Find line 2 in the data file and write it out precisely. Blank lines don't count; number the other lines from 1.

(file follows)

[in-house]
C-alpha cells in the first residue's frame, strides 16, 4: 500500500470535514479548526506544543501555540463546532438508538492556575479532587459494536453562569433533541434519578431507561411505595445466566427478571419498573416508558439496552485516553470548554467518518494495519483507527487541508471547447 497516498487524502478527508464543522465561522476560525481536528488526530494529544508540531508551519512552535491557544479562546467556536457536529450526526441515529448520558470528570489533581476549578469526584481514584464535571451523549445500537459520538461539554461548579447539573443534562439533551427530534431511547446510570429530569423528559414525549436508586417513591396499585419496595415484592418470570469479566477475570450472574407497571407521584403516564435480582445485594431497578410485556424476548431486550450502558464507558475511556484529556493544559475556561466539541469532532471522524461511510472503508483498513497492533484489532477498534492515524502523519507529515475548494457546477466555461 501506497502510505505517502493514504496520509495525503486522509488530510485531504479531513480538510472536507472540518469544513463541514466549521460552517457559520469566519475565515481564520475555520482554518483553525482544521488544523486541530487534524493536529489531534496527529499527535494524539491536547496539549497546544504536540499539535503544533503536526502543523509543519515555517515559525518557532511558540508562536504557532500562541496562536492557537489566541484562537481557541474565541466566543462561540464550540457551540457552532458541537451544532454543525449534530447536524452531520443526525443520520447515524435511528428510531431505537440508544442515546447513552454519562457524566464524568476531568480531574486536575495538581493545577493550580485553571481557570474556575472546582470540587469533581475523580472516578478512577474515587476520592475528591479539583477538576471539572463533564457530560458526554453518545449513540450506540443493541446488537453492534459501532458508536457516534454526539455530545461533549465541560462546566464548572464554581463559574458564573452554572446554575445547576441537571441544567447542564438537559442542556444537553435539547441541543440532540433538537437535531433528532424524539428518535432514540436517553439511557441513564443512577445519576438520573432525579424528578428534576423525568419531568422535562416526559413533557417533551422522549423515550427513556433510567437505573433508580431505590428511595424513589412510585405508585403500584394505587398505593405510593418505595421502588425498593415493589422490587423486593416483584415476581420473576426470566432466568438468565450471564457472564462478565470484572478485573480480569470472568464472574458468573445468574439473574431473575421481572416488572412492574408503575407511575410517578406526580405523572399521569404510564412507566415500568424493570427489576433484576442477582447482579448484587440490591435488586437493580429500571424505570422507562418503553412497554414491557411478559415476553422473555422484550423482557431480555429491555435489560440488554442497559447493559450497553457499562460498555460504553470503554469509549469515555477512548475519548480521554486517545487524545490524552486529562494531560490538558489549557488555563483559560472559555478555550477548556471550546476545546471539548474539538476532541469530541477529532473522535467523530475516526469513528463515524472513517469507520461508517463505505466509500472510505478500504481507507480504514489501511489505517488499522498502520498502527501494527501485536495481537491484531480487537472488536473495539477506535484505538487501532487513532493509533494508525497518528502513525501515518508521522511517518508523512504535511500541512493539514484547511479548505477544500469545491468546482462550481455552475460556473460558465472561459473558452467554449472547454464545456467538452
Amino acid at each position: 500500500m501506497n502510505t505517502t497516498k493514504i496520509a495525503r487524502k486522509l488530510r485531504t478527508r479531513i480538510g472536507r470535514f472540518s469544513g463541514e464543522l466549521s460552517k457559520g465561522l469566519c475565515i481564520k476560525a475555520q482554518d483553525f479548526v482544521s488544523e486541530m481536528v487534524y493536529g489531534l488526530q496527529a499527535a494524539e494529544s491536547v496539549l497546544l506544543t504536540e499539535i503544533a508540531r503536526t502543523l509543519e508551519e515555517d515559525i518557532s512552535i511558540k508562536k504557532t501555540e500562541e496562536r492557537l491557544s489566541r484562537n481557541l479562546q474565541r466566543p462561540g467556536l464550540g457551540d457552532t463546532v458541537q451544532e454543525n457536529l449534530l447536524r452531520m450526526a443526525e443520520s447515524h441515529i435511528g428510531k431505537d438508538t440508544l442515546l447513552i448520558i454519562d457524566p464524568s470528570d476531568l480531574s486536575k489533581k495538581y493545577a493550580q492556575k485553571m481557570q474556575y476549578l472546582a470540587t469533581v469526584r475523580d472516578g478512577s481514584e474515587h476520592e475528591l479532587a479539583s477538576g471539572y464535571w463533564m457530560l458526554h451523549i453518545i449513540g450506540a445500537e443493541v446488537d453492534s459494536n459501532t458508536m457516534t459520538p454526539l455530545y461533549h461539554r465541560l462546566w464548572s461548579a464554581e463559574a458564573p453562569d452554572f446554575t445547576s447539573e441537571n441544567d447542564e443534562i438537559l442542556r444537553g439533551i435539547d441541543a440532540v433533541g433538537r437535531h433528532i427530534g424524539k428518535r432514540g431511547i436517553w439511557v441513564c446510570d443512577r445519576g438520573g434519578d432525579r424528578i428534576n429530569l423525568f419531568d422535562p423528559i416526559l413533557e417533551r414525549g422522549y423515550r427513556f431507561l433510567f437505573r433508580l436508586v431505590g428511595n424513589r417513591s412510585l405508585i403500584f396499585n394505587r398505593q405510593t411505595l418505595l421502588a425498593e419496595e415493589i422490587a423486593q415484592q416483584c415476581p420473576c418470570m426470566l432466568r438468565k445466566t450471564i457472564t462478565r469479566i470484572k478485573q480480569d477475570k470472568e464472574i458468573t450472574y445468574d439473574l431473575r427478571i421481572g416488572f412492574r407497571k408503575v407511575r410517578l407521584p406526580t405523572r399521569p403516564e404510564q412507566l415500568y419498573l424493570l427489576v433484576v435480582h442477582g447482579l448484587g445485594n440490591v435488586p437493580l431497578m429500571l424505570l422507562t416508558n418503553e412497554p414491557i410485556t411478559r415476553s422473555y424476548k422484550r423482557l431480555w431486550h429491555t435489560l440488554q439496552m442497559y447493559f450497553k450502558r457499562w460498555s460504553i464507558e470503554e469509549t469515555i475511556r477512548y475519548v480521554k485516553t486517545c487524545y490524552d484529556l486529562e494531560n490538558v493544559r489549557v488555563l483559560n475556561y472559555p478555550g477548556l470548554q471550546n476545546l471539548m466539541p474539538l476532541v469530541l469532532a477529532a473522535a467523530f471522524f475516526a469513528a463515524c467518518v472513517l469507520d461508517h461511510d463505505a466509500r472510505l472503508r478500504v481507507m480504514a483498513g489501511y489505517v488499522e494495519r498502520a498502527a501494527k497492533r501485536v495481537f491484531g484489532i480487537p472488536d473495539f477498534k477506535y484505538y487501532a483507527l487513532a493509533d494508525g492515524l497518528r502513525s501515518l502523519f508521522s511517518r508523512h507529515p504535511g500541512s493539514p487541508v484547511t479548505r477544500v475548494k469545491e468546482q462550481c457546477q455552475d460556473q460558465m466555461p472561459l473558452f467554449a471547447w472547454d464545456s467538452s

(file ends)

C-alpha cells in the first residue's frame, strides 16, 4: 500500500470535514479548526506544543501555540463546532438508538492556575479532587459494536453562569433533541434519578431507561411505595445466566427478571419498573416508558439496552485516553470548554467518518494495519483507527487541508471547447 497516498487524502478527508464543522465561522476560525481536528488526530494529544508540531508551519512552535491557544479562546467556536457536529450526526441515529448520558470528570489533581476549578469526584481514584464535571451523549445500537459520538461539554461548579447539573443534562439533551427530534431511547446510570429530569423528559414525549436508586417513591396499585419496595415484592418470570469479566477475570450472574407497571407521584403516564435480582445485594431497578410485556424476548431486550450502558464507558475511556484529556493544559475556561466539541469532532471522524461511510472503508483498513497492533484489532477498534492515524502523519507529515475548494457546477466555461 501506497502510505505517502493514504496520509495525503486522509488530510485531504479531513480538510472536507472540518469544513463541514466549521460552517457559520469566519475565515481564520475555520482554518483553525482544521488544523486541530487534524493536529489531534496527529499527535494524539491536547496539549497546544504536540499539535503544533503536526502543523509543519515555517515559525518557532511558540508562536504557532500562541496562536492557537489566541484562537481557541474565541466566543462561540464550540457551540457552532458541537451544532454543525449534530447536524452531520443526525443520520447515524435511528428510531431505537440508544442515546447513552454519562457524566464524568476531568480531574486536575495538581493545577493550580485553571481557570474556575472546582470540587469533581475523580472516578478512577474515587476520592475528591479539583477538576471539572463533564457530560458526554453518545449513540450506540443493541446488537453492534459501532458508536457516534454526539455530545461533549465541560462546566464548572464554581463559574458564573452554572446554575445547576441537571441544567447542564438537559442542556444537553435539547441541543440532540433538537437535531433528532424524539428518535432514540436517553439511557441513564443512577445519576438520573432525579424528578428534576423525568419531568422535562416526559413533557417533551422522549423515550427513556433510567437505573433508580431505590428511595424513589412510585405508585403500584394505587398505593405510593418505595421502588425498593415493589422490587423486593416483584415476581420473576426470566432466568438468565450471564457472564462478565470484572478485573480480569470472568464472574458468573445468574439473574431473575421481572416488572412492574408503575407511575410517578406526580405523572399521569404510564412507566415500568424493570427489576433484576442477582447482579448484587440490591435488586437493580429500571424505570422507562418503553412497554414491557411478559415476553422473555422484550423482557431480555429491555435489560440488554442497559447493559450497553457499562460498555460504553470503554469509549469515555477512548475519548480521554486517545487524545490524552486529562494531560490538558489549557488555563483559560472559555478555550477548556471550546476545546471539548474539538476532541469530541477529532473522535467523530475516526469513528463515524472513517469507520461508517463505505466509500472510505478500504481507507480504514489501511489505517488499522498502520498502527501494527501485536495481537491484531480487537472488536473495539477506535484505538487501532487513532493509533494508525497518528502513525501515518508521522511517518508523512504535511500541512493539514484547511479548505477544500469545491468546482462550481455552475460556473460558465472561459473558452467554449472547454464545456467538452